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Issues Of Power And Control Are Evident From The Start Of The Play. To What Extent Do You Find The Truth Of This Statement Reflected In Acts I & Ii Of 'the Tempest'?

1076 words - 4 pages

An oddity amongst the works of William Shakespeare, his final individual work; ‘The Tempest’ explores a relatively unknown side to Shakespeare’s imagination, the fantastical, unfair and unreasonable world of magic, spirits and unworldly abilities. Through this play, written in 1611, toward the end of Shakespeare’s career, the writer clearly displays his confidence in his standing within the world of literature. He uses several risky techniques throughout this play, however somehow still keeps the interest of the audience while conveying all information, whether necessary or not. In this way Shakespeare displays his power and control over his use of the English language as well as introducing the audience to this uncharted territory of his imagination.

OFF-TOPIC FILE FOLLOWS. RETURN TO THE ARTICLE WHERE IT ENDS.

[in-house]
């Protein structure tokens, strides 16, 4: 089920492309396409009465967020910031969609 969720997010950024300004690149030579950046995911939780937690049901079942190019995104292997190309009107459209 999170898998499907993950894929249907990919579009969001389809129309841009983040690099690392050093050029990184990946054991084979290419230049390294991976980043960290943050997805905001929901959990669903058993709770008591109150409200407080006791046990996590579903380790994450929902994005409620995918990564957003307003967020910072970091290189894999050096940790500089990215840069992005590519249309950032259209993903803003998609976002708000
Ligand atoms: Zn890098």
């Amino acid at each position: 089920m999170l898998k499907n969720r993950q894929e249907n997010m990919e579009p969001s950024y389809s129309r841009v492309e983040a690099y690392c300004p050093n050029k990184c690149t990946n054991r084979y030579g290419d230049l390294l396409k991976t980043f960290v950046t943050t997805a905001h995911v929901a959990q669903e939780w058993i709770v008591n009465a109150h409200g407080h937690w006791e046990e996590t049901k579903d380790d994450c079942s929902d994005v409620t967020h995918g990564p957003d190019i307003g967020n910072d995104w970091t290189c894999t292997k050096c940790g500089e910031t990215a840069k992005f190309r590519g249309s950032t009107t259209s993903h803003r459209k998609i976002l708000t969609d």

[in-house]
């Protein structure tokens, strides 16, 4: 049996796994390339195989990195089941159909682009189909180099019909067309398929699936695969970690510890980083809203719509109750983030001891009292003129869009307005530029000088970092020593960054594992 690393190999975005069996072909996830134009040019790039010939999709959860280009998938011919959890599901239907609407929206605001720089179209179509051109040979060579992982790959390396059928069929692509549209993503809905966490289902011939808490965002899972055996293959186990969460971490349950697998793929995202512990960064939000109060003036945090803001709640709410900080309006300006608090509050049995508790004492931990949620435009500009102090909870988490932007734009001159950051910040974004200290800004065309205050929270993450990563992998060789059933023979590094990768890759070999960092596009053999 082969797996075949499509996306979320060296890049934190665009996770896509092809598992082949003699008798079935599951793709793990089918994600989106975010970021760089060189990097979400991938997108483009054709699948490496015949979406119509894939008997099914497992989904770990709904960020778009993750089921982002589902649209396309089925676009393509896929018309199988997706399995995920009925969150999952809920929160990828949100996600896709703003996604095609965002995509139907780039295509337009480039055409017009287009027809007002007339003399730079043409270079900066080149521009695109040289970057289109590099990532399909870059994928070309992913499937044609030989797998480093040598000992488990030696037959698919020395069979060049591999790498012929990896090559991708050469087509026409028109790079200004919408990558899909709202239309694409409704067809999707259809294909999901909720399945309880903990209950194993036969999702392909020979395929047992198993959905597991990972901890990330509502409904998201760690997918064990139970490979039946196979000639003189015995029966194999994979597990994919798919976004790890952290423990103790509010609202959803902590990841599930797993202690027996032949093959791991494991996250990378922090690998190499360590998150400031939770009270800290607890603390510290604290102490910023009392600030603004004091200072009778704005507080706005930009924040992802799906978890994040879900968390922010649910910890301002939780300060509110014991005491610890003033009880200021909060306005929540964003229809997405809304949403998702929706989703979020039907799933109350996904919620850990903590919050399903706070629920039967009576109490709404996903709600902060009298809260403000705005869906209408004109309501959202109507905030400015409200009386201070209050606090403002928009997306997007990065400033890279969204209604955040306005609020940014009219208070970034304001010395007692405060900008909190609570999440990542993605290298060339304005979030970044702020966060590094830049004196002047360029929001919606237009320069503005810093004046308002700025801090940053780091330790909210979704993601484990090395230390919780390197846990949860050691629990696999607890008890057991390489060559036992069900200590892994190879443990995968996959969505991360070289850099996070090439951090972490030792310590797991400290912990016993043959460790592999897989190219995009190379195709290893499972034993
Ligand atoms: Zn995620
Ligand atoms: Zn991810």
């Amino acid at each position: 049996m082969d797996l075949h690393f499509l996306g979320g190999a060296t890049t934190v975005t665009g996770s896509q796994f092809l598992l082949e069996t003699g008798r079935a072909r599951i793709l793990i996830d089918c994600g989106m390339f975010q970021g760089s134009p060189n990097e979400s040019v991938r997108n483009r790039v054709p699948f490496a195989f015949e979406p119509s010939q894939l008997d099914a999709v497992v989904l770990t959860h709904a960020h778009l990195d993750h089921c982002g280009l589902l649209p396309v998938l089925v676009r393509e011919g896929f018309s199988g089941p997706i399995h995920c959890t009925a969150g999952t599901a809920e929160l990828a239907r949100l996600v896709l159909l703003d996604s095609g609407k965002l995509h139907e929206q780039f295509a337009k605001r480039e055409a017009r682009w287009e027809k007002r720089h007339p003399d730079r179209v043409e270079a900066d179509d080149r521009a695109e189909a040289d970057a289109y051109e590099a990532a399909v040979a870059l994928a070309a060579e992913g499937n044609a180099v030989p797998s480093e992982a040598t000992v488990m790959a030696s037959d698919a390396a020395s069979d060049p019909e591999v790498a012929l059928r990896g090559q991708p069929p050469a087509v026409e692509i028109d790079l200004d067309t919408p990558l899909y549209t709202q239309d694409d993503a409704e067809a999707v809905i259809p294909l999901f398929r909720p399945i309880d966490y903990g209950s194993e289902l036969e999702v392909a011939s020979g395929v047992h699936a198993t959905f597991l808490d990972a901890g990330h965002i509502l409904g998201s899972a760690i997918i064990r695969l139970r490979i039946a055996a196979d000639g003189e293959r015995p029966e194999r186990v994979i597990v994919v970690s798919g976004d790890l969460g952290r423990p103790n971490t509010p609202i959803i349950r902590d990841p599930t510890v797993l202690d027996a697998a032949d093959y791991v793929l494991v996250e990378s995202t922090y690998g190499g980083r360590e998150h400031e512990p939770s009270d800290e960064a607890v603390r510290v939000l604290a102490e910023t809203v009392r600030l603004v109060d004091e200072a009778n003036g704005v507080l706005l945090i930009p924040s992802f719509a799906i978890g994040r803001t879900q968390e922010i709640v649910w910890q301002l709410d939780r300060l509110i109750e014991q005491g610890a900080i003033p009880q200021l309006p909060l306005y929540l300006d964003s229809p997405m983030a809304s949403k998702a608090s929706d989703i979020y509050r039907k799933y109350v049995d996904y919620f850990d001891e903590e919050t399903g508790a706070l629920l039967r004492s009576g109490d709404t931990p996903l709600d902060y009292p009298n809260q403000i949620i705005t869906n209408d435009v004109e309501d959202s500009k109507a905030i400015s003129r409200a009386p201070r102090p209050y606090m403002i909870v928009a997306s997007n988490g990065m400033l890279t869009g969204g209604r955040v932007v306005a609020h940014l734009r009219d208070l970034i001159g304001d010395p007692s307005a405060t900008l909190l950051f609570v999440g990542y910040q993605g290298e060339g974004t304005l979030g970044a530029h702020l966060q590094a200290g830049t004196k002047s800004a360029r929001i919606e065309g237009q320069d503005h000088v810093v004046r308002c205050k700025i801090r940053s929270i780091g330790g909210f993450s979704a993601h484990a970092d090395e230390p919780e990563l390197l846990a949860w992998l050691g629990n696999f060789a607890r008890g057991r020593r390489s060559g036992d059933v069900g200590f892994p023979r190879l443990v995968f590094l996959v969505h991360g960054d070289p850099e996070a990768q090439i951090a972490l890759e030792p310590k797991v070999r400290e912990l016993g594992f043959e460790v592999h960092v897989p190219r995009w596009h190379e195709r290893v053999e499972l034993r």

From the very start of the play Shakespeare presents the audience with the magical power of Prospero. Act I scene i of ‘The Tempest’ begins with a rapid, exciting scene, illustrating the title as ‘the storm.’ This brings about the arrival of Prospero’s brother, the usurping Duke of Milan as well as many of his fellows through the sinking of their ship and them being washed ashore. Using his power of magic Prospero commands the spirit, Ariel to conjure up this storm, but to leave the sailors and travellers alive. His power is highlighted by his daughter Miranda; “If by your art, my dearest father, you have put the wild waters in this roar, allay them,” demonstrating his control over all elements, the spirit of the air, the waves, as Miranda shows her character of such empathy; “O, I have suffered with those that I saw suffer.” However Prospero grows tired of her questioning his motives for raising the storms and with the words; “Thou art inclined to sleep...thou canst not choose,” and Miranda sleeps. This abusive use of his magical power does not endear Prospero to the audience, presenting what would appear to be the world’s most controlling father and his dictator-like power over the island. A very significant and disturbing quality of Prospero, his magic appears to be used as a means to his own benefits, primarily for revenge and suffering. However he also appears to use this power for, although manipulative, good means. He questions, “But are they, Ariel, safe?” showing what would seems to be compassion for those in the ship wreck, but this is possibly just for consideration of his daughters empathy as well as ensuring his enemies are brought to him alive. This is reinforced by him using his magic in regards to the first meeting of Miranda and Ferdinand. Having never set eyes upon a young man such as Ferdinand before Miranda is unsure of his nature; “What is’t? A spirit?” emphasising Prospero’s protective nature and the isolation of her life on the island. Using his powers Prospero causes Miranda to fall instantly for Ferdinand; “I might call him a thing divine, for nothing natural I ever saw so noble.” This would seem unnecessary hastle for Prospero, however it may yet to be seen if it is in aid...

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